Photo: Bomb at Track/ Facebook
Sweaty bodies were crashing against one another, middle fingers were high in the air and “fuck the government” can be heard shrieked from across a sea of concertgoers.
It was at this moment at rock band Bomb at Track’s first big concert in August last year, when I realized that young Thais aren’t just expressing their political angst through their tweets, one can also see it in the music they listen to.
Political music took center stage in 2018, when Rap Against the Dictatorship (RAD) dropped their now-iconic single, “Prathet Ku Mee” (“What My Fucking Country’s Got”). Despite blunty anti-government lyrics like “the country that claims to have freedom, but no right to choose,” the musical collective evaded legal reprimanding — thanks to the unprecedented amount of public support.
Much of that came from the country’s younger citizens, many of whom voted for the first time in last year’s general elections. Born between 1994 and 2001, these citizens have already witnessed two military coups in their lifetime.
RAD aren’t the only one singing about political and social dissatisfaction, however, if you dug “Prathet Ku Mee”, here are some other songs and bands we recommend you checking out.
“If They can’t Hear, We must Yell” by Bomb At Track
Check out any one of their gigs, even on the sidewalk of a busy Siam Square soi on a Sunday night, you may find yourself wondering if you’re in an underground 90s rock show.
Moshing, crowd surfing, screaming — Toto, are we still in Bangkok?
Most of BAT’s songs are about some kind of societal inequality or discontentment. We recommend “If They can’t Hear, We must Yell.” This song features one of RAD’s founding members, Liberate P.
Here’s some of their lyrics translated:
Your mouth says you will serve the country, but all you do is ridiculous, wasteful.
In the end, it’s the citizens that’s fucked. All we can do is die with no money.
Everyday, you don’t care how we live or die. If you can, stay. If you can’t, just leave.
I have to be paranoid of your threats, be scared for my safety.
Can only wish that you assholes will all die away.
“Democracy” by Binlabang Ft. Demonixion
This hip-hop single samples different clips from the media, thought leaders and citizens expressing their weariness for Prayuth’s administration and rallying audiences to join the fight for democracy.
The artist questions if the country is truly developing, as political leaders often like to say, with so many people in poverty and getting sick (yes, their music video references Covid-19.)
Here are some of the lyrics:
Democracy, I carry on my shoulders. I ask for justice, a return to transparency. Power in your hands. the reason you act tough. When truth is spoken, your legs shake in fear.
“Democrazy” by DOGWHINE
Softer than the bands mentioned above, but still with lots to say, is this noise rock/experimental pop band of five members. Their songs are a mix-and-match of different styles of music including jazz, psychedelia and lo-fi. They “whine” about whatever stresses them, whether it is unemployment, a flawed democracy or a leader that didn’t come from an election.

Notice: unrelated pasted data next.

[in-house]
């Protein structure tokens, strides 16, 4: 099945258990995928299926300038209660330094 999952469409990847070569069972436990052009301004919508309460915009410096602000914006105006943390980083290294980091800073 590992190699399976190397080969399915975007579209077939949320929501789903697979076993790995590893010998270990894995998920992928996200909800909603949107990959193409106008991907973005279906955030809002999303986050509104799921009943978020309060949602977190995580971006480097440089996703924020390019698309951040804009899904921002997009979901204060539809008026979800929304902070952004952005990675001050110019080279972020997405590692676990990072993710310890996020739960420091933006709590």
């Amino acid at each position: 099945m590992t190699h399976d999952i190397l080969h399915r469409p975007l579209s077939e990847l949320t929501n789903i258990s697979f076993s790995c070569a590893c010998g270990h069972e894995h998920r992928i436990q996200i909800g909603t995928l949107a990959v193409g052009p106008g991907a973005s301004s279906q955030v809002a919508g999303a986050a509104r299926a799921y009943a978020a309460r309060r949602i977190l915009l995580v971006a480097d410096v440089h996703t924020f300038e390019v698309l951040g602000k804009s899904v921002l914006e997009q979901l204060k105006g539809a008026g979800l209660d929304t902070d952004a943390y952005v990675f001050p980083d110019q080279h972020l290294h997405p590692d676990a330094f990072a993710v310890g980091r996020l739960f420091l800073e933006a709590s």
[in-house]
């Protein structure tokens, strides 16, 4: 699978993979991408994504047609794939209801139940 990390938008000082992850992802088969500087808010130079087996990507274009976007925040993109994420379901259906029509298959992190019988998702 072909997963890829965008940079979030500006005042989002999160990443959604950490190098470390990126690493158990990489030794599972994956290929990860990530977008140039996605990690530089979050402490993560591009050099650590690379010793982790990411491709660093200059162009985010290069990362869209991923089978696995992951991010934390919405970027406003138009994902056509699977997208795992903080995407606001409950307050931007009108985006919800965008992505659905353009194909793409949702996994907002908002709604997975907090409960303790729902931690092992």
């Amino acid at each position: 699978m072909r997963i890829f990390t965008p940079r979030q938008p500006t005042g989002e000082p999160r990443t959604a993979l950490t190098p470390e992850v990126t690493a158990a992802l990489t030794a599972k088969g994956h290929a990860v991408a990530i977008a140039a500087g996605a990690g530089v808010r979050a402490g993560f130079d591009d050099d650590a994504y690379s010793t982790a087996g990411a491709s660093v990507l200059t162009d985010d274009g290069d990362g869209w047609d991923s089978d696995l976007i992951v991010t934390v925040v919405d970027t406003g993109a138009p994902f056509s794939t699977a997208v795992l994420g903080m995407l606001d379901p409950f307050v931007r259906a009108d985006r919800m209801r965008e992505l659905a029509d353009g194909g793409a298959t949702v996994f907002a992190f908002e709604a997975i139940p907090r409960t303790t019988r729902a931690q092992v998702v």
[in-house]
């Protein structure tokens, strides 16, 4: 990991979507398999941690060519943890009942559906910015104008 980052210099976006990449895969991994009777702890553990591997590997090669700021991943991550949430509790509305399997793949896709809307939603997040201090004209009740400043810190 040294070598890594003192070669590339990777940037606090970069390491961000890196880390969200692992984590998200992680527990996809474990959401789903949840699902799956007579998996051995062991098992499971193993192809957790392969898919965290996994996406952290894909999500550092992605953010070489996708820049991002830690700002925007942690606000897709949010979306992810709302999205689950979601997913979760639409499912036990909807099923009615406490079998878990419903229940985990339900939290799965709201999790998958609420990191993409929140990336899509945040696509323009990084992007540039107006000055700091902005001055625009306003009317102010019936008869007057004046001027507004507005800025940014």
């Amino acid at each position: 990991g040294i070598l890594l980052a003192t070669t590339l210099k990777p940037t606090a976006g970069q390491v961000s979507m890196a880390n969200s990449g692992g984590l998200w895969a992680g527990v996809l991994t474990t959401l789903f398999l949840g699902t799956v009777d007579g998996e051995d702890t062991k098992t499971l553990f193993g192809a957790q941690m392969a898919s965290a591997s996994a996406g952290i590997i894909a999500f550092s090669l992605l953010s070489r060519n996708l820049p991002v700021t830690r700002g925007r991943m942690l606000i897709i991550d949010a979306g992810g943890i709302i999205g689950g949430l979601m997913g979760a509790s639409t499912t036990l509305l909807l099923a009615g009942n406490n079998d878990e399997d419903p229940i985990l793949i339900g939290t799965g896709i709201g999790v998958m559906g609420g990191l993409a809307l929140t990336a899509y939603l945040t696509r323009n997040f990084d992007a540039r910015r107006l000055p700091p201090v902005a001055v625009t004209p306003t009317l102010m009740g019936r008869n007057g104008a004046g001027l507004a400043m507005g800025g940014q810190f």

Here are some of the lyrics from Democrazy:
Democrazy disturbed by tear gas
Democrazy disturbed by rifles…
Nowhere to hide, no way to run
Not your first time to see dictators
And it’s in English, so no translation’s necessary.
“Thailand” by PAE
Apart from videos on Youtube starting five months ago, there’s not much else online about PAE. But this rapper has got a lot to say. Right off from his first video “Poor,” PAE raps out the class divide and political injustice.
In his other song, “Thailand”, PAE raps about government corruption by singling out specific government officials like Deputy Agriculture Minister Thamanat Prompow, who was once convicted in Australia of conspiring to import heroin into the country.
Here is the verse:
Thamanat, they said, was a good man.
He loved his country like everyone does.
I’m going to say your name in my song.
Because you became a minister after trafficking drugs.
So confusing, what a pity for this country we built.
We should feed the fish with your salaries.
You do a shitty job. You should quit, go say goodbye.
“Dek Dee” by P9d
“Fuck the section 44, motherfucker”, begins rapper P9d in his song “Article 44” about the interim constitution, which gave the militiary junta that ruled Thailand from 2014 to early 2019 absolute power.
P9d loves touching on controversial things. Another song, “Dek Dee” (“Good boy”), samples a traditional lullaby that teaches the children responsibility in 10 points. The song delivers similar points — with a new message, however.
Here’s part of the first verse:
Number two, to keep the tradition, government officials continue corruption.
Such an expensive watch. He borrowed it from a friend, a new excuse every hour.
Number three, trust your parents and teachers, but not the government. Whether Prayuth or Thaksin.
“My Junta” by OK KhlongSansaeb
With the name of this song, and the music video starting with the description of the junta, there’s no doubt what this song is about.
It starts as a haunting Thai song about a truth hidden deep inside some of us, then transitions into English to tell us exactly what that truth is.
Here’s some of it:
Junta is coma, like that you and me so similar.
You exaggerated to hold me again,
that it’s kind of flu, coming to my brain.
‘Cause the consensus not strong enough,
it’s a lot of things destroyed of us.
Granted the English is not perfect, but they get their point across.